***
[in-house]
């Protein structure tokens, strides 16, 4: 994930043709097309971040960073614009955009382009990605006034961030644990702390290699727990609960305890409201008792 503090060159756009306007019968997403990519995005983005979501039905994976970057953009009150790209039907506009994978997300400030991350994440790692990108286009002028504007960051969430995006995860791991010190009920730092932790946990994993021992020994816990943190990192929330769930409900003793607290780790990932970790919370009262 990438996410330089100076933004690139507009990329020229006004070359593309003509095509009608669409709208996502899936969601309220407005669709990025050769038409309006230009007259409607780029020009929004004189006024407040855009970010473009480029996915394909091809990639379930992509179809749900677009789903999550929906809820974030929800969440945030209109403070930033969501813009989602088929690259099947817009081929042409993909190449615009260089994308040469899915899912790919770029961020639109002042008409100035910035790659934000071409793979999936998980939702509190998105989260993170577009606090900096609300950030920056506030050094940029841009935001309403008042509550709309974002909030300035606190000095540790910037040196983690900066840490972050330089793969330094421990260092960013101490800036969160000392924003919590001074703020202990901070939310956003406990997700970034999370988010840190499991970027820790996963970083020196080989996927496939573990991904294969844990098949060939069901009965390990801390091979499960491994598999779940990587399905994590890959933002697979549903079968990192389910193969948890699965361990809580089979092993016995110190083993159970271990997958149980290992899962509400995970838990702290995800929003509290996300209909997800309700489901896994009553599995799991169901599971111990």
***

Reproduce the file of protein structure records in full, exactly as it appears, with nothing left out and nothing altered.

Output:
[in-house]
């Protein structure tokens, strides 16, 4: 994930043709097309971040960073614009955009382009990605006034961030644990702390290699727990609960305890409201008792 503090060159756009306007019968997403990519995005983005979501039905994976970057953009009150790209039907506009994978997300400030991350994440790692990108286009002028504007960051969430995006995860791991010190009920730092932790946990994993021992020994816990943190990192929330769930409900003793607290780790990932970790919370009262 990438996410330089100076933004690139507009990329020229006004070359593309003509095509009608669409709208996502899936969601309220407005669709990025050769038409309006230009007259409607780029020009929004004189006024407040855009970010473009480029996915394909091809990639379930992509179809749900677009789903999550929906809820974030929800969440945030209109403070930033969501813009989602088929690259099947817009081929042409993909190449615009260089994308040469899915899912790919770029961020639109002042008409100035910035790659934000071409793979999936998980939702509190998105989260993170577009606090900096609300950030920056506030050094940029841009935001309403008042509550709309974002909030300035606190000095540790910037040196983690900066840490972050330089793969330094421990260092960013101490800036969160000392924003919590001074703020202990901070939310956003406990997700970034999370988010840190499991970027820790996963970083020196080989996927496939573990991904294969844990098949060939069901009965390990801390091979499960491994598999779940990587399905994590890959933002697979549903079968990192389910193969948890699965361990809580089979092993016995110190083993159970271990997958149980290992899962509400995970838990702290995800929003509290996300209909997800309700489901896994009553599995799991169901599971111990």